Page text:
I take strong issue with Chuck Murray's January 8 column "I killed the electric car" in which he complains about the six hour recharge time (6 hours) to squeeze 70 miles out of the GM's ill-fated electric car, the EV1. He asks if he would have to rent a gasoline-powered vehicle if he had to take trip to a 200 mile. Well, yuh, maybe. What's the point?
First, I support all efforts to build an electric car which for the next decade or two will probably some hybrid version of gas and electric. For all the gas-powered slurpers unveiled at The North American Auto Show this week, the Chevy Volt electric car will get a lot of attention. And dammit, it should! Chuck didn't even mention the Volt in his column that takes a shot at a movie lamenting the demise of the EV1. Puhleeze! The Volt is now and EV1 is history. We continually ding GM for its pathetic performance and tripping all over itself. We should. As an American, I want GM to climb out of the hole it dug for itself and win back share from Toyota. I love my 1997 Silverado pick-up, but also realize that I won't be able to drive a vehicle with a V8 gas-guzzler much longer.
So, Chuck, GM finally does something promising and you're talking about cupholders and comfortable seats!? The notion that consumer tastes alway reign supreme implies an inexhautible supply of cheap oil. It's high time everyone woke up to the realization we're running out of oil and destroying the atomosphere. The Volt is only a concept car at this stage, but it promises triple-digit MPG and goes 40 miles on juice before the gas engine kicks to recharge its batteries. Who can argue against that direction with gas headed for $5 a gallon and the prospect of 100-degree summers and 60-degree winters?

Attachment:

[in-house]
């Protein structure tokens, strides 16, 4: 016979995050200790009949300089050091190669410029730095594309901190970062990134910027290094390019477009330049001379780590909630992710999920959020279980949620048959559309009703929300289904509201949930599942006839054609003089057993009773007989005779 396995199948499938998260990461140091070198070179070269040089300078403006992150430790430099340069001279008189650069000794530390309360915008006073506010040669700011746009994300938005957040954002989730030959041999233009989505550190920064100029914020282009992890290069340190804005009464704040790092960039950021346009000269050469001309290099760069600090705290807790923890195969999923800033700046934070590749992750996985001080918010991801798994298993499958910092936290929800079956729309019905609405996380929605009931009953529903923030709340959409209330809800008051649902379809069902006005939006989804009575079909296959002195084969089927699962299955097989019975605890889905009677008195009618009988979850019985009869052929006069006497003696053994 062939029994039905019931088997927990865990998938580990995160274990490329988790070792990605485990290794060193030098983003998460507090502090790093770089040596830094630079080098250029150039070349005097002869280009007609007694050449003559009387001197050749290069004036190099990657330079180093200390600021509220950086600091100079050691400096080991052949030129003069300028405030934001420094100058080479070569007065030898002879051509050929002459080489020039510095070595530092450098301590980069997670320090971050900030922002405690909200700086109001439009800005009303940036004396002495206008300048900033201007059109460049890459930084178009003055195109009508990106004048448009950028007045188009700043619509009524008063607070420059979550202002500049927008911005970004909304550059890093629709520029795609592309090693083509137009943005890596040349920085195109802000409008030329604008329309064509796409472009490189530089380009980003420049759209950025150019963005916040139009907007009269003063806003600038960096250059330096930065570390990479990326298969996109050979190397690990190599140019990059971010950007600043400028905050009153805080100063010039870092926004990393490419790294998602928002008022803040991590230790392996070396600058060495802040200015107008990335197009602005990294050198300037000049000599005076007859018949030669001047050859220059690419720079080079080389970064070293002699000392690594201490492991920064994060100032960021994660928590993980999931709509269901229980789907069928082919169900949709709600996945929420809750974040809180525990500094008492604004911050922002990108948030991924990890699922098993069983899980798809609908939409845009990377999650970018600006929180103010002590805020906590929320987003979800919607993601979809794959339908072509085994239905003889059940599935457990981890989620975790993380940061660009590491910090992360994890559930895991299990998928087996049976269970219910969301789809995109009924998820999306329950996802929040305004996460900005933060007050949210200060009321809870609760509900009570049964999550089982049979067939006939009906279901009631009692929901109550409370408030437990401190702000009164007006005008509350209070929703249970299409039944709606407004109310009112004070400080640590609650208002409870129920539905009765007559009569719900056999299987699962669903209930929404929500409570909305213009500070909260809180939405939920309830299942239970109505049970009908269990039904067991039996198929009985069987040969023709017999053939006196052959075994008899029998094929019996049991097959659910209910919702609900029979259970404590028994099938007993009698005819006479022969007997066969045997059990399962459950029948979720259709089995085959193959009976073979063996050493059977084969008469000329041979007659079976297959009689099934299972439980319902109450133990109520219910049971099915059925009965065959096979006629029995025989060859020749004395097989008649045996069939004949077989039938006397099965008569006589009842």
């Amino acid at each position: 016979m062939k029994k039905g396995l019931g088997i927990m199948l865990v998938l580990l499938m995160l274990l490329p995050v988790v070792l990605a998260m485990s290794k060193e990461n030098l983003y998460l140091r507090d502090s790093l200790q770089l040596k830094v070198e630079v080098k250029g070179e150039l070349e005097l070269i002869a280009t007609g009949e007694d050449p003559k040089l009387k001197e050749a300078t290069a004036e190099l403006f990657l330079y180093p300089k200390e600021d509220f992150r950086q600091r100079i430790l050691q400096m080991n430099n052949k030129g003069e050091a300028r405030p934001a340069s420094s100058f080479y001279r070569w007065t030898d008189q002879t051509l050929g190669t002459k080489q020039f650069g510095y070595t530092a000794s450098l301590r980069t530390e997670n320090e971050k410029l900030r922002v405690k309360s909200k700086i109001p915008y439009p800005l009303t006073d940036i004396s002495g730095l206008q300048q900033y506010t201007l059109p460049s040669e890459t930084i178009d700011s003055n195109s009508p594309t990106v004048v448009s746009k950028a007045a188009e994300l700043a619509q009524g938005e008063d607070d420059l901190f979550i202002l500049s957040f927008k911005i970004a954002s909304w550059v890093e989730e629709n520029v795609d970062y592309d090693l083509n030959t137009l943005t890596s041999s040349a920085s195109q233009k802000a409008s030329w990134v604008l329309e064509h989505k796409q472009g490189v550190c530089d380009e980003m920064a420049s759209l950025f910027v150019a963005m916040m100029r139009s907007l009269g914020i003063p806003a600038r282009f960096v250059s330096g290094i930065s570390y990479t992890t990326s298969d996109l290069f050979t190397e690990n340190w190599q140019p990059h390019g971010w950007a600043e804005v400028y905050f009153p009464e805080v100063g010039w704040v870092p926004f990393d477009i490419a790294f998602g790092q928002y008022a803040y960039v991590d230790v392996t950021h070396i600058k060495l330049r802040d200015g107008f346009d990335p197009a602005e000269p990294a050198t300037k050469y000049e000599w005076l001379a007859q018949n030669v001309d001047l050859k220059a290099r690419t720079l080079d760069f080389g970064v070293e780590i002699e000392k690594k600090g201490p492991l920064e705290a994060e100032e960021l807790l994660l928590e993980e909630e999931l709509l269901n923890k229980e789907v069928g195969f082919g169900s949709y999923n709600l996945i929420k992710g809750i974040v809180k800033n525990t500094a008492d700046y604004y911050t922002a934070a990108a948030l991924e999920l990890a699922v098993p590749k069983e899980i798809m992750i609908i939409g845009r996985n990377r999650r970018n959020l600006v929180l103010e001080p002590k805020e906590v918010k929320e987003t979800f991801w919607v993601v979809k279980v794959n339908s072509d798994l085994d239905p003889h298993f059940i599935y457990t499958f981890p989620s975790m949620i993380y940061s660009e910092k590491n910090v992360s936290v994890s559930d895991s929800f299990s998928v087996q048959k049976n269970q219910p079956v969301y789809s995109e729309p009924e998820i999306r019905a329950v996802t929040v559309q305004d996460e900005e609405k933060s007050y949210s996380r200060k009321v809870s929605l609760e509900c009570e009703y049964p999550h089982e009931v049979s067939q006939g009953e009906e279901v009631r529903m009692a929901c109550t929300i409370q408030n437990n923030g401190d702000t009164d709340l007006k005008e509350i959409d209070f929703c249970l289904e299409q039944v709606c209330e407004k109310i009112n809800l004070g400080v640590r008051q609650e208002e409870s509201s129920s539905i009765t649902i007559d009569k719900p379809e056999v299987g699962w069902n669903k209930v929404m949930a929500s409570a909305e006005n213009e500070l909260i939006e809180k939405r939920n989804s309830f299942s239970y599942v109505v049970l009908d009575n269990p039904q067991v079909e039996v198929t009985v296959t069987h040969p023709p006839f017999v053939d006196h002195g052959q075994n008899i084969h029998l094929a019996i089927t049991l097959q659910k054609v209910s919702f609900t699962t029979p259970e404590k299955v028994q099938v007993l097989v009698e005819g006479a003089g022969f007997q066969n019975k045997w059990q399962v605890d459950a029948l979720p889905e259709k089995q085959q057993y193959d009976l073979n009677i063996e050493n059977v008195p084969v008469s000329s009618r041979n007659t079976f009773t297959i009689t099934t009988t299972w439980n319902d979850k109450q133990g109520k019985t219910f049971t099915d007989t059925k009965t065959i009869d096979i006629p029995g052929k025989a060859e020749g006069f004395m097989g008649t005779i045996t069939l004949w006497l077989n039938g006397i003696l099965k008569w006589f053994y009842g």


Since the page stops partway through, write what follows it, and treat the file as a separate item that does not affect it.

The Volt is far-sleeker than clumsy EV1 podmobile that only tree huggers could embrace. There's no doubt GM learned much from EV1 to come up with the Volt, though. In a online survey from GM, more than 98% of respondents said they'd consider buying one and 99.5% urged GM to build it. Granted, the "Vote for the Volt" survey is self-serving - it doesn't cost anybody anything urging GM to build or saying they'd consider buying it. If you really want to get into the Volt and perceptions, check out the comments in GM's Fastlane blog. Too bad, GM screens all the comments. An unvarished view of the Volt would clear away a lot of the hype, but the comments are not without insight.
Truchard will be presented the award at the 2014 Golden Mousetrap Awards ceremony during the co-located events Pacific Design & Manufacturing, MD&M West, WestPack, PLASTEC West, Electronics West, ATX West, and AeroCon.
Robots that walk have come a long way from simple barebones walking machines or pairs of legs without an upper body and head. Much of the research these days focuses on making more humanoid robots. But they are not all created equal.
The IEEE Computer Society has named the top 10 trends for 2014. You can expect the convergence of cloud computing and mobile devices, advances in health care data and devices, as well as privacy issues in social media to make the headlines. And 3D printing came out of nowhere to make a big splash.
For industrial control applications, or even a simple assembly line, that machine can go almost 24/7 without a break. But what happens when the task is a little more complex? That’s where the “smart” machine would come in. The smart machine is one that has some simple (or complex in some cases) processing capability to be able to adapt to changing conditions. Such machines are suited for a host of applications, including automotive, aerospace, defense, medical, computers and electronics, telecommunications, consumer goods, and so on. This discussion will examine what’s possible with smart machines, and what tradeoffs need to be made to implement such a solution.